China as a great power in the region

23 Feb

There is a growing debate inside the People’s Republic of China about the country’s direction and strategic goals. Beijing’s official rhetoric about “building a harmonious world” is increasingly being challenged by growing populist ideas within China, such as Zhao Tingyang’s Tianxia System, and Liu Mingfu’s The China Dream, which see international politics as a self-help zero-sum game, a grand bipolar civilisational Struggle.

 

This is more evident in China’s regional behaviour in East Asia, where China’s international behavior has become increasingly assertive, especially after the 2008 global financial crisis, for example: Washington’s decision to sell arms to Taiwan, U.S.-South Korean military exercises in the Yellow Sea, Japan’s detention of a Chinese sailor found in disputed waters, and more recently Japan’s buying of the disputed Diaoyu/Senkaku Islands.

 

Beijing’s transition to its “fifth generation” leadership recently is likely to be accompanied by the emergence of populist voices in response to its domestic hyper-nationalist backlash and to secure its legitimacy.

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One Response to “China as a great power in the region”

  1. gcb1g12 February 28, 2013 at 2:17 pm #

    China’s foreign policy is seemingly in favour of the Realist theory of international relations, aiming at the purpose of solely benefiting China and increasing her power in the region.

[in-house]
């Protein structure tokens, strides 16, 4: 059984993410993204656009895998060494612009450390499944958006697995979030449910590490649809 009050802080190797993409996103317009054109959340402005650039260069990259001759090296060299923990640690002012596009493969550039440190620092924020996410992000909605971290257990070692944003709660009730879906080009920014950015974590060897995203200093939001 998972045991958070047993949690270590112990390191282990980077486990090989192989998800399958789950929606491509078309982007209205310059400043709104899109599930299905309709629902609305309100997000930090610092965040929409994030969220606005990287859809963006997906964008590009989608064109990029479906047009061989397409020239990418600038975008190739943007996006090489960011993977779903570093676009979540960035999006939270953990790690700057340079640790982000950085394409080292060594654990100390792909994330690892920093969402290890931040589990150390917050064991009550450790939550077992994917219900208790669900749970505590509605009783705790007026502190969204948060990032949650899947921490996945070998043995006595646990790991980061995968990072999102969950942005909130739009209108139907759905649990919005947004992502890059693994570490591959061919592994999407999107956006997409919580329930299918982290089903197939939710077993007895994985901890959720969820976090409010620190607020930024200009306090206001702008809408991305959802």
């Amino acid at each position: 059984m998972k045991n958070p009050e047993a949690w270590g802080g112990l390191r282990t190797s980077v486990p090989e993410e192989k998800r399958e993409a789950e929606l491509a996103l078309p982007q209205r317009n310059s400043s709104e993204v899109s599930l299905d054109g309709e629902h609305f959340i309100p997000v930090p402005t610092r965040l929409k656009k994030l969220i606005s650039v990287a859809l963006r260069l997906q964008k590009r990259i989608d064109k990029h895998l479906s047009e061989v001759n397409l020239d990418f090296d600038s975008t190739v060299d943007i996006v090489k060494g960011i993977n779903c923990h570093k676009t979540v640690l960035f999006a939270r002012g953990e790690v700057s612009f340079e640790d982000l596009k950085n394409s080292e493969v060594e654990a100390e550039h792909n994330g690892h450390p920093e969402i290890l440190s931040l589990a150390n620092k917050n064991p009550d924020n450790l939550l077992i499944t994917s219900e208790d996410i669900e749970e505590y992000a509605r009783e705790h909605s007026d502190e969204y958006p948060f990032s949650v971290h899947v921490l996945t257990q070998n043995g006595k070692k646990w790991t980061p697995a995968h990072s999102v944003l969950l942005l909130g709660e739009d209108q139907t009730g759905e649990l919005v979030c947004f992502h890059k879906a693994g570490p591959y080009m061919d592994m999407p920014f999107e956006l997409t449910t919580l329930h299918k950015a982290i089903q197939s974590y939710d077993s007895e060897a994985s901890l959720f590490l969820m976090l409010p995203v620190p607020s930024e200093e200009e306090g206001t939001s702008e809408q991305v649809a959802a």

Although China’s domestic future is in question amid pleas for liberal reform; China’s foreign policy seems to be in no questions as to its future aims and goals.

    China’s feud with Japan over the Diaoyu/Senkaku Islands appears to have no end in sight, especially with China’s new acquisition of a stealth frigate.

    This is not the only evidence of China’s military build-up, China’s first ever air craft carrier was launched in 2011 with plans for more underway. Furthermore China’s recent adventure into their space program has resulted with military benefits, construction of anti-ship ballistic missiles which cover Japan, India and Indonesia are other examples of China’s military expansion. In addition, land forces have been increasing their arms, possibly as a response to Taiwan of India, with new amphibious vehicles and new MBTs (Main Battle Tanks).

    Therefore, it is clear to see that the recent military build-up shows that Chinese future foreign policy is only going to enforce their Realist pursuit of greater Chinese power in the region, through possible military presences.

    Sources:

    China’s new Stealth Frigate – http://www.bbc.co.uk/news/world-asia-china-21590331
    China’s recent military arms build-up – http://www.brookings.edu/research/papers/2011/08/chinas-military-development-yang
    http://www.bbc.co.uk/news/world-asia-16588557

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